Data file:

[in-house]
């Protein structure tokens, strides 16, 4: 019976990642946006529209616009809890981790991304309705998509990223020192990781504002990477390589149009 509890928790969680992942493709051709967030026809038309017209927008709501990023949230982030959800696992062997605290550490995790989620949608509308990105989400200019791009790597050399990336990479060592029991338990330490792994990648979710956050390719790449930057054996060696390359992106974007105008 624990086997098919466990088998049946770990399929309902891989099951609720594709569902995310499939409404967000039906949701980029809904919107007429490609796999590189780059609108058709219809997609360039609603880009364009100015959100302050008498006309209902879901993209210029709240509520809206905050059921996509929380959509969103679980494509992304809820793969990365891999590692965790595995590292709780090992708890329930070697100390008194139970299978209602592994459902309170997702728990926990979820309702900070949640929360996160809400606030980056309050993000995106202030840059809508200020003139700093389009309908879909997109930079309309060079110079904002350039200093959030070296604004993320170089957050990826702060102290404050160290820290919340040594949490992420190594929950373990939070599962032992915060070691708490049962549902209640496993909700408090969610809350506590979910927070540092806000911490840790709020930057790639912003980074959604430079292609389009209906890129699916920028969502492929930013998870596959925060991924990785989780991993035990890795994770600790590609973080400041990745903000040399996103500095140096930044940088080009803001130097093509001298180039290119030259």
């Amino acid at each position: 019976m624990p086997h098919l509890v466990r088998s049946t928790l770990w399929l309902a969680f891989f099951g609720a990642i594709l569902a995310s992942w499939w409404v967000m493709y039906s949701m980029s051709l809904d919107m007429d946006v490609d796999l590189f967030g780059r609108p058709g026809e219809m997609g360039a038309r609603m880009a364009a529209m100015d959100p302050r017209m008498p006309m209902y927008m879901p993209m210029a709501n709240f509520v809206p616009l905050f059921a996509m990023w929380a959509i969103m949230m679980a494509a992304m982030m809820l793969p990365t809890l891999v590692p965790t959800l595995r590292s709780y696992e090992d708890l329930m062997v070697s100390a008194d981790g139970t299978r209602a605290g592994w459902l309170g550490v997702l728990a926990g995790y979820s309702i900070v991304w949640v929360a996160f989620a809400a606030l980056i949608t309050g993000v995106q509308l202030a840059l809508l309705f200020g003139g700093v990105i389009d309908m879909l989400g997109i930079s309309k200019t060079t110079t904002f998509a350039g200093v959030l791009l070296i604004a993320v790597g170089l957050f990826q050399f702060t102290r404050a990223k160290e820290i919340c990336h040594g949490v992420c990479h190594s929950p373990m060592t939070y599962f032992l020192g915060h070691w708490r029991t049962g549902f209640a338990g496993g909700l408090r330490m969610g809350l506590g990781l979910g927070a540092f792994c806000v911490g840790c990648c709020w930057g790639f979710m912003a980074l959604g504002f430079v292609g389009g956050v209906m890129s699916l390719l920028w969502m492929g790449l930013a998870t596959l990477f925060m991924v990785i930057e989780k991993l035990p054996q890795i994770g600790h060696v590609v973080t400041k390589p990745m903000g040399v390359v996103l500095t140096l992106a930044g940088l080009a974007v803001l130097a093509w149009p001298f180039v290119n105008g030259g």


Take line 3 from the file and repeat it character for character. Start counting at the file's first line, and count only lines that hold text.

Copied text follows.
């Amino acid at each position: 019976m624990p086997h098919l509890v466990r088998s049946t928790l770990w399929l309902a969680f891989f099951g609720a990642i594709l569902a995310s992942w499939w409404v967000m493709y039906s949701m980029s051709l809904d919107m007429d946006v490609d796999l590189f967030g780059r609108p058709g026809e219809m997609g360039a038309r609603m880009a364009a529209m100015d959100p302050r017209m008498p006309m209902y927008m879901p993209m210029a709501n709240f509520v809206p616009l905050f059921a996509m990023w929380a959509i969103m949230m679980a494509a992304m982030m809820l793969p990365t809890l891999v590692p965790t959800l595995r590292s709780y696992e090992d708890l329930m062997v070697s100390a008194d981790g139970t299978r209602a605290g592994w459902l309170g550490v997702l728990a926990g995790y979820s309702i900070v991304w949640v929360a996160f989620a809400a606030l980056i949608t309050g993000v995106q509308l202030a840059l809508l309705f200020g003139g700093v990105i389009d309908m879909l989400g997109i930079s309309k200019t060079t110079t904002f998509a350039g200093v959030l791009l070296i604004a993320v790597g170089l957050f990826q050399f702060t102290r404050a990223k160290e820290i919340c990336h040594g949490v992420c990479h190594s929950p373990m060592t939070y599962f032992l020192g915060h070691w708490r029991t049962g549902f209640a338990g496993g909700l408090r330490m969610g809350l506590g990781l979910g927070a540092f792994c806000v911490g840790c990648c709020w930057g790639f979710m912003a980074l959604g504002f430079v292609g389009g956050v209906m890129s699916l390719l920028w969502m492929g790449l930013a998870t596959l990477f925060m991924v990785i930057e989780k991993l035990p054996q890795i994770g600790h060696v590609v973080t400041k390589p990745m903000g040399v390359v996103l500095t140096l992106a930044g940088l080009a974007v803001l130097a093509w149009p001298f180039v290119n105008g030259g």